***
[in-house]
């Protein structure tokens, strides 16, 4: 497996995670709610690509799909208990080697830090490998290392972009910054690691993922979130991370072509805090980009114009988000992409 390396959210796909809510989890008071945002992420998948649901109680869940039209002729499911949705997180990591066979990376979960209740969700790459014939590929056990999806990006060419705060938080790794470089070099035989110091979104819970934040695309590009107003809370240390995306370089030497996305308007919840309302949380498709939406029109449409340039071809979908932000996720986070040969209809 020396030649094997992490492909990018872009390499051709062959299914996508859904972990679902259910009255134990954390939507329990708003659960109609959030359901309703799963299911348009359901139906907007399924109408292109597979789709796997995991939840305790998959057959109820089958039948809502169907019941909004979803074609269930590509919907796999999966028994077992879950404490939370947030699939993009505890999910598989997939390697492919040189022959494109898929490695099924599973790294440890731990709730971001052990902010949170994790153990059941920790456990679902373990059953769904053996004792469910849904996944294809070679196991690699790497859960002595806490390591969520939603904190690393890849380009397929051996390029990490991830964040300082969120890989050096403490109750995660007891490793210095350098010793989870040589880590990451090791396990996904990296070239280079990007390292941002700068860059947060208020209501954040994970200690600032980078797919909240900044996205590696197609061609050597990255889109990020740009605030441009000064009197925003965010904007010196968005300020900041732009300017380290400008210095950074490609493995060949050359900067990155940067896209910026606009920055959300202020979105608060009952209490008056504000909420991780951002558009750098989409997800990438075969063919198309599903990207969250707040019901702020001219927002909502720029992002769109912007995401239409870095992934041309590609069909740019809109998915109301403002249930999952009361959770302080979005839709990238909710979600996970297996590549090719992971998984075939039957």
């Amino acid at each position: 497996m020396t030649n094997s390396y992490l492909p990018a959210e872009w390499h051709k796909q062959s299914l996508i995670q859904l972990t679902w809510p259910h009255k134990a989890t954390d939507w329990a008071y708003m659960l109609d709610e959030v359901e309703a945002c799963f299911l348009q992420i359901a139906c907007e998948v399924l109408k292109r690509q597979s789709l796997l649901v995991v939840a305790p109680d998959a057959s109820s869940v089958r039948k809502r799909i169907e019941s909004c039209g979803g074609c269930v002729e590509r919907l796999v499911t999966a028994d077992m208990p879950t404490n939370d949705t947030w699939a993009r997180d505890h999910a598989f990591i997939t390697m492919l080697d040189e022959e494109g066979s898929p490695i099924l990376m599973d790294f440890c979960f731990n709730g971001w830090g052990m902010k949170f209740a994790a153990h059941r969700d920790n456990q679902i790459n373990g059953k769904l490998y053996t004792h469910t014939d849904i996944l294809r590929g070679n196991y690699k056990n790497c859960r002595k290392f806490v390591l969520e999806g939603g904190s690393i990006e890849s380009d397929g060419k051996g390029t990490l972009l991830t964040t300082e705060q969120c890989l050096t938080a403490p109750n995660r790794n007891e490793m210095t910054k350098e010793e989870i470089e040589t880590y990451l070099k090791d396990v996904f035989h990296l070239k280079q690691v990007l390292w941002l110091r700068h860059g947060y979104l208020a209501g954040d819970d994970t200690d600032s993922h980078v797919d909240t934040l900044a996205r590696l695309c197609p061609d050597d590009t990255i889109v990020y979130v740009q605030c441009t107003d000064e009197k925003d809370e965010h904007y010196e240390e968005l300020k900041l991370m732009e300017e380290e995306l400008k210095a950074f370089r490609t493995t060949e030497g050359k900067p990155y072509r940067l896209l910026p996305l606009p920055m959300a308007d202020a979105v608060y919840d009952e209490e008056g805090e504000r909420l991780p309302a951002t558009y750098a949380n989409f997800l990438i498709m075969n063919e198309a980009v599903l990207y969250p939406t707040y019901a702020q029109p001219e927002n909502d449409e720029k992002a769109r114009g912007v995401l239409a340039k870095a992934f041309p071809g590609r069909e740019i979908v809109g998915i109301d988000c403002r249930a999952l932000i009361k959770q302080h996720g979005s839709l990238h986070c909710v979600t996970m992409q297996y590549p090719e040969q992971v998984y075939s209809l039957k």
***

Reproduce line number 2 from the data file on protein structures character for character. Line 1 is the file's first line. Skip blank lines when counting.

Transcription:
């Protein structure tokens, strides 16, 4: 497996995670709610690509799909208990080697830090490998290392972009910054690691993922979130991370072509805090980009114009988000992409 390396959210796909809510989890008071945002992420998948649901109680869940039209002729499911949705997180990591066979990376979960209740969700790459014939590929056990999806990006060419705060938080790794470089070099035989110091979104819970934040695309590009107003809370240390995306370089030497996305308007919840309302949380498709939406029109449409340039071809979908932000996720986070040969209809 020396030649094997992490492909990018872009390499051709062959299914996508859904972990679902259910009255134990954390939507329990708003659960109609959030359901309703799963299911348009359901139906907007399924109408292109597979789709796997995991939840305790998959057959109820089958039948809502169907019941909004979803074609269930590509919907796999999966028994077992879950404490939370947030699939993009505890999910598989997939390697492919040189022959494109898929490695099924599973790294440890731990709730971001052990902010949170994790153990059941920790456990679902373990059953769904053996004792469910849904996944294809070679196991690699790497859960002595806490390591969520939603904190690393890849380009397929051996390029990490991830964040300082969120890989050096403490109750995660007891490793210095350098010793989870040589880590990451090791396990996904990296070239280079990007390292941002700068860059947060208020209501954040994970200690600032980078797919909240900044996205590696197609061609050597990255889109990020740009605030441009000064009197925003965010904007010196968005300020900041732009300017380290400008210095950074490609493995060949050359900067990155940067896209910026606009920055959300202020979105608060009952209490008056504000909420991780951002558009750098989409997800990438075969063919198309599903990207969250707040019901702020001219927002909502720029992002769109912007995401239409870095992934041309590609069909740019809109998915109301403002249930999952009361959770302080979005839709990238909710979600996970297996590549090719992971998984075939039957």